Beta blocker

beta blockersbeta-blockersbeta-blockerbeta adrenergic receptor antagonistβ-blockersbeta-adrenergic antagonistβ-blockerbeta-adrenoceptor antagonistbetablockerbeta adrenergic antagonist
Beta blockers (beta-blockers, β-blockers, etc.) are a class of medications that are predominantly used to manage abnormal heart rhythms, and to protect the heart from a second heart attack (myocardial infarction) after a first heart attack (secondary prevention).wikipedia
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Glucose

dextroseD-glucose D -glucose
Adverse drug reactions associated with the use of beta blockers include: nausea, diarrhea, bronchospasm, dyspnea, cold extremities, exacerbation of Raynaud's syndrome, bradycardia, hypotension, heart failure, heart block, fatigue, dizziness, alopecia (hair loss), abnormal vision, hallucinations, insomnia, nightmares, sexual dysfunction, erectile dysfunction and/or alteration of glucose and lipid metabolism.

Lipid

lipidsglycerolipidfat
Adverse drug reactions associated with the use of beta blockers include: nausea, diarrhea, bronchospasm, dyspnea, cold extremities, exacerbation of Raynaud's syndrome, bradycardia, hypotension, heart failure, heart block, fatigue, dizziness, alopecia (hair loss), abnormal vision, hallucinations, insomnia, nightmares, sexual dysfunction, erectile dysfunction and/or alteration of glucose and lipid metabolism.

Metabolism

metabolicmetabolizedmetabolic pathways
Adverse drug reactions associated with the use of beta blockers include: nausea, diarrhea, bronchospasm, dyspnea, cold extremities, exacerbation of Raynaud's syndrome, bradycardia, hypotension, heart failure, heart block, fatigue, dizziness, alopecia (hair loss), abnormal vision, hallucinations, insomnia, nightmares, sexual dysfunction, erectile dysfunction and/or alteration of glucose and lipid metabolism.

Orthostatic hypotension

postural hypotensionlow blood pressure with standingfeeling lightheaded with standing
Mixed α 1 /β-antagonist therapy is also commonly associated with orthostatic hypotension.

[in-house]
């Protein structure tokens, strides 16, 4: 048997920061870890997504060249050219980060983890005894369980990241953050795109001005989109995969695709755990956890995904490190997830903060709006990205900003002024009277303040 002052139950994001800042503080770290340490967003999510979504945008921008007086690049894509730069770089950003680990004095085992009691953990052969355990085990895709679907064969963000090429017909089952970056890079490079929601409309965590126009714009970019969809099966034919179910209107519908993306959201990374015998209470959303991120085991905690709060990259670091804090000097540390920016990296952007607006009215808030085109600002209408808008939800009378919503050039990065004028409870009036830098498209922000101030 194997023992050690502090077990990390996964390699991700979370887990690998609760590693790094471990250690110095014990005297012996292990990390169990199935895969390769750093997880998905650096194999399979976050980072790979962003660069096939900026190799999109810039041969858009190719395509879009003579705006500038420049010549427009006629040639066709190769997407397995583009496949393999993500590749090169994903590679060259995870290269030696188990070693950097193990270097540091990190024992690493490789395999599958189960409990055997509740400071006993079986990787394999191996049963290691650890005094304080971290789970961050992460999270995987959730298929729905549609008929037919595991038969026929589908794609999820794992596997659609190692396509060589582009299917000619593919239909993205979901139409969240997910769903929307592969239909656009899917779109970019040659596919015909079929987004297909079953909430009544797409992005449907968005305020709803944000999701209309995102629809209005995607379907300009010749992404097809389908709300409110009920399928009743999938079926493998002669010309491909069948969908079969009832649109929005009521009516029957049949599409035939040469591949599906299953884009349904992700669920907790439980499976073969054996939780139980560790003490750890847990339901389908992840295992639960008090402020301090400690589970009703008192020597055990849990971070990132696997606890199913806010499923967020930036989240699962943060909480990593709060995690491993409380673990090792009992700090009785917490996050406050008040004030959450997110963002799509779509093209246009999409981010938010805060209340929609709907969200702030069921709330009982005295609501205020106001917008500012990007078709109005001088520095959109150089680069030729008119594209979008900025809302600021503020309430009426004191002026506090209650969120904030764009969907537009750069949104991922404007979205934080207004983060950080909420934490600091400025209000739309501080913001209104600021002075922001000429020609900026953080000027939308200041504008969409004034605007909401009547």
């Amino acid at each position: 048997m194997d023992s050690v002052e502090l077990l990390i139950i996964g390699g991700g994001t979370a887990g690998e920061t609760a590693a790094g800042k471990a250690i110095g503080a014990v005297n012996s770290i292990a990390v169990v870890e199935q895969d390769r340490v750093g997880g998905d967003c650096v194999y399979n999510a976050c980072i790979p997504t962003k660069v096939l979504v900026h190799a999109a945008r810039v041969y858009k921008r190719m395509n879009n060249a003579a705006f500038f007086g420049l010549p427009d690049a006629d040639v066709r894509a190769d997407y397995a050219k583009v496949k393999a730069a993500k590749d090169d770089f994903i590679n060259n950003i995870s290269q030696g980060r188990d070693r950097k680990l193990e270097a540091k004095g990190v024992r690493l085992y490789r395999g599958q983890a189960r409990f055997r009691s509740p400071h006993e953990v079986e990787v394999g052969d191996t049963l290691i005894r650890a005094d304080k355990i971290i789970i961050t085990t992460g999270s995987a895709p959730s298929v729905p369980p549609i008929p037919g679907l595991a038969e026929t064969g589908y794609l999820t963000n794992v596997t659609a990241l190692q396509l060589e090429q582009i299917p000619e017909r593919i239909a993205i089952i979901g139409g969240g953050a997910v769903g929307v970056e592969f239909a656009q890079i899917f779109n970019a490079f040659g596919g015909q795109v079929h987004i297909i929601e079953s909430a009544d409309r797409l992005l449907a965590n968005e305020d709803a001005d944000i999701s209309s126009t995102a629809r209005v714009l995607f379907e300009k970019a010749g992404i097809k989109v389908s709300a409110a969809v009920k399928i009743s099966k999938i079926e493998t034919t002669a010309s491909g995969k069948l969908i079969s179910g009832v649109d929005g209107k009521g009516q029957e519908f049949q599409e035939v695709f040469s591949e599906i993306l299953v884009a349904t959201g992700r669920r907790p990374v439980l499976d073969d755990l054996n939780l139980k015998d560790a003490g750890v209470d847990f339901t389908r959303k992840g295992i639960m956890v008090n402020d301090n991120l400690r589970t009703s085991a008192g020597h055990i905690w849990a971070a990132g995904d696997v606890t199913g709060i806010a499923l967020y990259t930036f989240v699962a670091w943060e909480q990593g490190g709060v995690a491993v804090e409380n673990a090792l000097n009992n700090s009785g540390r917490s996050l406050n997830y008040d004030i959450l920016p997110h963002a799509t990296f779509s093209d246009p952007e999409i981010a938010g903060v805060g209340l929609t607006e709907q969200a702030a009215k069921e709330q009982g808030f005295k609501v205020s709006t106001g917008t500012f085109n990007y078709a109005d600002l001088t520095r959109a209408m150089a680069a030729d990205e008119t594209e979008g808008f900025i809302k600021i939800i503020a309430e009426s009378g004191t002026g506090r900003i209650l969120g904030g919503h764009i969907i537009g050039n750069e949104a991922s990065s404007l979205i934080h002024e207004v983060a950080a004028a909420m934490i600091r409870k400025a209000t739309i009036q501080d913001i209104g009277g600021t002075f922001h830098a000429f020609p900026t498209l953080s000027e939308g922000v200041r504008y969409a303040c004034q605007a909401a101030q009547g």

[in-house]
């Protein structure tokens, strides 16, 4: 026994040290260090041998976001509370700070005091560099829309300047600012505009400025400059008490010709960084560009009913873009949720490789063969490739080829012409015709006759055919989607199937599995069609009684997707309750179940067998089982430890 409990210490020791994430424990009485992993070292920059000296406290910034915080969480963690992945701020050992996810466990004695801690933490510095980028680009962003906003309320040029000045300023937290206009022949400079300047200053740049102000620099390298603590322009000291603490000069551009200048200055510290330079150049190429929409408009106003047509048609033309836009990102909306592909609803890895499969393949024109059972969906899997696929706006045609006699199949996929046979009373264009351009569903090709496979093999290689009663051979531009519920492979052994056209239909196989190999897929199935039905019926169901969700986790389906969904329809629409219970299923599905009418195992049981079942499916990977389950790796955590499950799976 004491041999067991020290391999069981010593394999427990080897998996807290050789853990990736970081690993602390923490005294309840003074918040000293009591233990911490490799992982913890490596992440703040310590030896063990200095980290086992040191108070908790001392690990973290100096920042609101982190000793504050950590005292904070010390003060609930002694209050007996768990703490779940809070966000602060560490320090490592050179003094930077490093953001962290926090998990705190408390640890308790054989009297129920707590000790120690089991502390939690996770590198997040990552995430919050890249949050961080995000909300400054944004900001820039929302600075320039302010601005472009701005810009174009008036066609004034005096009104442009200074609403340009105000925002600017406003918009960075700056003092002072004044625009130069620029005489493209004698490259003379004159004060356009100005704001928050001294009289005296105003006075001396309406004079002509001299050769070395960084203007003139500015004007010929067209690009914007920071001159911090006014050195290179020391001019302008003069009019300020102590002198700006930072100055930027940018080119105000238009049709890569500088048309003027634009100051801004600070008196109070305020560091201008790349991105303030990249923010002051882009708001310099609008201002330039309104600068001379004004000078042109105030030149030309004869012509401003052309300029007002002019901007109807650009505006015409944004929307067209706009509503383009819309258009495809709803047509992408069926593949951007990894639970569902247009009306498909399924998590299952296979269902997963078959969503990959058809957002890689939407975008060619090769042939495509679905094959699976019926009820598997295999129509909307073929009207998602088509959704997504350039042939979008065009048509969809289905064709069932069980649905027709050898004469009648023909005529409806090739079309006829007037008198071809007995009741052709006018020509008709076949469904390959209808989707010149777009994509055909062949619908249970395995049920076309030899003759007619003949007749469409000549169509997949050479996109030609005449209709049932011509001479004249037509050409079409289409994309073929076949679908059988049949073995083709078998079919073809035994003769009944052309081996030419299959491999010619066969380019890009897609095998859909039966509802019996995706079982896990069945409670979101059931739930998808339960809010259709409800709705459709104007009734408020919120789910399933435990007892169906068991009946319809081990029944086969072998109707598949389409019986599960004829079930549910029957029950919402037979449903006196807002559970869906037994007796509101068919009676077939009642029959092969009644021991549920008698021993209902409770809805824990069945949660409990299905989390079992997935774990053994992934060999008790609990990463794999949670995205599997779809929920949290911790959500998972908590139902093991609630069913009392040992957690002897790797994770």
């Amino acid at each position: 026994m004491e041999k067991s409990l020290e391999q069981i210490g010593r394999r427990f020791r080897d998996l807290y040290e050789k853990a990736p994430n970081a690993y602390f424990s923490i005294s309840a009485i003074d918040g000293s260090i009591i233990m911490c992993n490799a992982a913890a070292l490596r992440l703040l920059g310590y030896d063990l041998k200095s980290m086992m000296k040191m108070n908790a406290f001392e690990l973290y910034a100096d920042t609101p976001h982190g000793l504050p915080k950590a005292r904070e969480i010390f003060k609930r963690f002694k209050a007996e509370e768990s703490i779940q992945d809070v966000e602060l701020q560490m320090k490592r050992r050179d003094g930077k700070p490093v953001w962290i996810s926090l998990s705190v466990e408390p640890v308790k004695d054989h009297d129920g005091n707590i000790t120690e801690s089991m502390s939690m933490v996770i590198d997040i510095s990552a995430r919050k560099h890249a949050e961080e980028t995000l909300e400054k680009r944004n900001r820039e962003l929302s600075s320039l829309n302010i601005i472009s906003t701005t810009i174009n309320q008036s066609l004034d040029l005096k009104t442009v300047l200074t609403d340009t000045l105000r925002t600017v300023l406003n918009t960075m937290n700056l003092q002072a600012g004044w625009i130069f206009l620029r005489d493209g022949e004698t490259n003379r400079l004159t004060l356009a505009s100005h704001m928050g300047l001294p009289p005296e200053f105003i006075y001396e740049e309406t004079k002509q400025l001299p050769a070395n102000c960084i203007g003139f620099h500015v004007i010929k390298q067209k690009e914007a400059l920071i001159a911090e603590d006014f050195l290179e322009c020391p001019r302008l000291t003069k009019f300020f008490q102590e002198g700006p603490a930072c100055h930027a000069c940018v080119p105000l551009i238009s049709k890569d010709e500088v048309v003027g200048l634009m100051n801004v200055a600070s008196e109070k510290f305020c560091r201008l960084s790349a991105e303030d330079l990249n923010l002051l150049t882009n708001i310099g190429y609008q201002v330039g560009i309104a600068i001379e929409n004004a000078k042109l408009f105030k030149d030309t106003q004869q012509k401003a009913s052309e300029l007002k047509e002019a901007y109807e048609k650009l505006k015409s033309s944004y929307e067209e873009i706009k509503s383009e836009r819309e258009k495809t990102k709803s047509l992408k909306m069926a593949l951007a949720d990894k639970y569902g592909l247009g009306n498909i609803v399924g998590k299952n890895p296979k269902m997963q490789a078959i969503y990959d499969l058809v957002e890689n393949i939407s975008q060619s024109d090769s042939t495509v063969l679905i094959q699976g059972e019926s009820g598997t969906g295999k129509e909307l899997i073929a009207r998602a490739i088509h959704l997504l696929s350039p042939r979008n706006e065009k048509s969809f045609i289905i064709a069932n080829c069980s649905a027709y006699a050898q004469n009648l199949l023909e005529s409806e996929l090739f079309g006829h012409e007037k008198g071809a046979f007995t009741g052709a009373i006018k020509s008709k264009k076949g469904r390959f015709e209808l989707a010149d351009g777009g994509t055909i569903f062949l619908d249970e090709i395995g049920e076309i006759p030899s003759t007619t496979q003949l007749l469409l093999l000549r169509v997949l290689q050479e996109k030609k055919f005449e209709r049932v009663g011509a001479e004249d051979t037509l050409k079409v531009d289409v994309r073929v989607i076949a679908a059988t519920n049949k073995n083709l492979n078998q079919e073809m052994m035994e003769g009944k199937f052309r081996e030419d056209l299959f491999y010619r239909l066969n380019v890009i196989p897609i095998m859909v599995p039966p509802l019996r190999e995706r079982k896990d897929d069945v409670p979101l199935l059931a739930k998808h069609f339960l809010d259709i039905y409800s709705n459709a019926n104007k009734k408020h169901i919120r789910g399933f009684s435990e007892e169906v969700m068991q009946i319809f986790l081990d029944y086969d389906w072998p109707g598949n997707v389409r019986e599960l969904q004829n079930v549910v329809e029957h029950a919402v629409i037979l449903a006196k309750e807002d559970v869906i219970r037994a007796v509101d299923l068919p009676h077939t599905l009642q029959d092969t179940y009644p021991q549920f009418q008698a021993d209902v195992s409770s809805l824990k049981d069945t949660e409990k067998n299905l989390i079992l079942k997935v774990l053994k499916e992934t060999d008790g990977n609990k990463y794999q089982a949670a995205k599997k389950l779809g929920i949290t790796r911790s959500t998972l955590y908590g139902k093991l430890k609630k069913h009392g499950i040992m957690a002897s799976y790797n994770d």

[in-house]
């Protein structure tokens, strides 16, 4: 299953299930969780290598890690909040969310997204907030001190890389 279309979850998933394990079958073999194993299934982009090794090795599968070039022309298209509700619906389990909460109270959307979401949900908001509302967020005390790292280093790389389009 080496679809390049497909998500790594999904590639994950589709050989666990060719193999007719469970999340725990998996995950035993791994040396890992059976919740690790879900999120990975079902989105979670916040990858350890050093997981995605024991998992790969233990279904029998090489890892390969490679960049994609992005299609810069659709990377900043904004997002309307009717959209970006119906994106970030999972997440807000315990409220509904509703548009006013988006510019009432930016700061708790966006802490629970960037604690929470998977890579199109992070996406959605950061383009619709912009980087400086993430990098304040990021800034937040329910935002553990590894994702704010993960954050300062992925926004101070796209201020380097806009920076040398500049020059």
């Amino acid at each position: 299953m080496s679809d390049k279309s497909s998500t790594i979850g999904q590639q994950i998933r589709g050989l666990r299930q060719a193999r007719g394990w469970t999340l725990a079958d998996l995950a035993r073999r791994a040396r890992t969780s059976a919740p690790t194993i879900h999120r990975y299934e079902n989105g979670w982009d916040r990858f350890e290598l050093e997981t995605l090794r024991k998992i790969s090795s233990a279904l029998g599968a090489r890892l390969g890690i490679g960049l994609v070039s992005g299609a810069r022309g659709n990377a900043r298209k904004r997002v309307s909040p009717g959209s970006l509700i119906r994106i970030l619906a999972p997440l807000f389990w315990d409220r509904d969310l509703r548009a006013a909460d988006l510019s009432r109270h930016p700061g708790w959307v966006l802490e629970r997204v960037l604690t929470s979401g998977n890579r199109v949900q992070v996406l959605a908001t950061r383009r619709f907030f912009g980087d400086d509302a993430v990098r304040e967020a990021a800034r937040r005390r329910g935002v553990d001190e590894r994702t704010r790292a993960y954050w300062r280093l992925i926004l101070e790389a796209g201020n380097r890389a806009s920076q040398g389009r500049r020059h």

Edema

dropsyoedemaswelling
Carvedilol therapy is commonly associated with edema.

Blood–brain barrier

blood-brain barrierblood brain barrierblood-brain-barrier
Due to the high penetration across the blood–brain barrier, lipophilic beta blockers, such as propranolol and metoprolol, are more likely than other less lipophilic beta blockers to cause sleep disturbances, such as insomnia, vivid dreams and nightmares.

Macula densa

Beta blockade, especially of the beta-1 receptor at the macula densa, inhibits renin release, thus decreasing the release of aldosterone.

Aldosterone

receptors, aldosteroneadrenoglomerulotropin
Beta blockade, especially of the beta-1 receptor at the macula densa, inhibits renin release, thus decreasing the release of aldosterone.

Hyponatremia

Hyponatraemialow blood sodiumlow blood sodium levels
This causes hyponatremia and hyperkalemia.

Hypoglycemia

low blood sugarhypoglycaemiahypoglycemic
Hypoglycemia can occur with beta blockade because β2-adrenoceptors normally stimulate glycogen breakdown (glycogenolysis) in the liver and pancreatic release of the hormone glucagon, which work together to increase plasma glucose.

Glycogen

glycogen depositsglycogen (n)glycogen deposits
Hypoglycemia can occur with beta blockade because β2-adrenoceptors normally stimulate glycogen breakdown (glycogenolysis) in the liver and pancreatic release of the hormone glucagon, which work together to increase plasma glucose.

Hormone

hormoneshormonalprohormone